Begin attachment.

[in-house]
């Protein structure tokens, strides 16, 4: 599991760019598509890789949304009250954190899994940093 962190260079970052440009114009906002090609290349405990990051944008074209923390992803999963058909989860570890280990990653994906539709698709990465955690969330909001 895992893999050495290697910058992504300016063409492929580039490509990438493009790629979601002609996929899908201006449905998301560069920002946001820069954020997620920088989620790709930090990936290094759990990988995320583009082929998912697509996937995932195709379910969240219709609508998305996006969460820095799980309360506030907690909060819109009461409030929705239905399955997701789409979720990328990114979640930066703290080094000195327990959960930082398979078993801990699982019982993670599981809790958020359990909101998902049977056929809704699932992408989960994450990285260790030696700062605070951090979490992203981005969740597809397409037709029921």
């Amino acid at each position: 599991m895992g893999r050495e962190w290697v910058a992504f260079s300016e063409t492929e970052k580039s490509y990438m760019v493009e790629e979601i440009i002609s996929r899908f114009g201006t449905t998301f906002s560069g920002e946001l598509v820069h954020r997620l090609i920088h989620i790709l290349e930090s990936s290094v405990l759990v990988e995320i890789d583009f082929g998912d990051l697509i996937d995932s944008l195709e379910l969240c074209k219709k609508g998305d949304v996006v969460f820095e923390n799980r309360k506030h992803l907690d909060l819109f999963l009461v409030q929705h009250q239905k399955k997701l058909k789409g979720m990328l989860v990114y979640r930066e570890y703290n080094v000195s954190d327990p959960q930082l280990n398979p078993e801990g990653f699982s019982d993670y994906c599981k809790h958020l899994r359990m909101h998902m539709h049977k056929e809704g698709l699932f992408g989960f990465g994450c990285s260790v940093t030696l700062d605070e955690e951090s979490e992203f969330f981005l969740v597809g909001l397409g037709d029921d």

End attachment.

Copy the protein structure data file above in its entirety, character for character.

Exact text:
[in-house]
């Protein structure tokens, strides 16, 4: 599991760019598509890789949304009250954190899994940093 962190260079970052440009114009906002090609290349405990990051944008074209923390992803999963058909989860570890280990990653994906539709698709990465955690969330909001 895992893999050495290697910058992504300016063409492929580039490509990438493009790629979601002609996929899908201006449905998301560069920002946001820069954020997620920088989620790709930090990936290094759990990988995320583009082929998912697509996937995932195709379910969240219709609508998305996006969460820095799980309360506030907690909060819109009461409030929705239905399955997701789409979720990328990114979640930066703290080094000195327990959960930082398979078993801990699982019982993670599981809790958020359990909101998902049977056929809704699932992408989960994450990285260790030696700062605070951090979490992203981005969740597809397409037709029921």
């Amino acid at each position: 599991m895992g893999r050495e962190w290697v910058a992504f260079s300016e063409t492929e970052k580039s490509y990438m760019v493009e790629e979601i440009i002609s996929r899908f114009g201006t449905t998301f906002s560069g920002e946001l598509v820069h954020r997620l090609i920088h989620i790709l290349e930090s990936s290094v405990l759990v990988e995320i890789d583009f082929g998912d990051l697509i996937d995932s944008l195709e379910l969240c074209k219709k609508g998305d949304v996006v969460f820095e923390n799980r309360k506030h992803l907690d909060l819109f999963l009461v409030q929705h009250q239905k399955k997701l058909k789409g979720m990328l989860v990114y979640r930066e570890y703290n080094v000195s954190d327990p959960q930082l280990n398979p078993e801990g990653f699982s019982d993670y994906c599981k809790h958020l899994r359990m909101h998902m539709h049977k056929e809704g698709l699932f992408g989960f990465g994450c990285s260790v940093t030696l700062d605070e955690e951090s979490e992203f969330f981005l969740v597809g909001l397409g037709d029921d």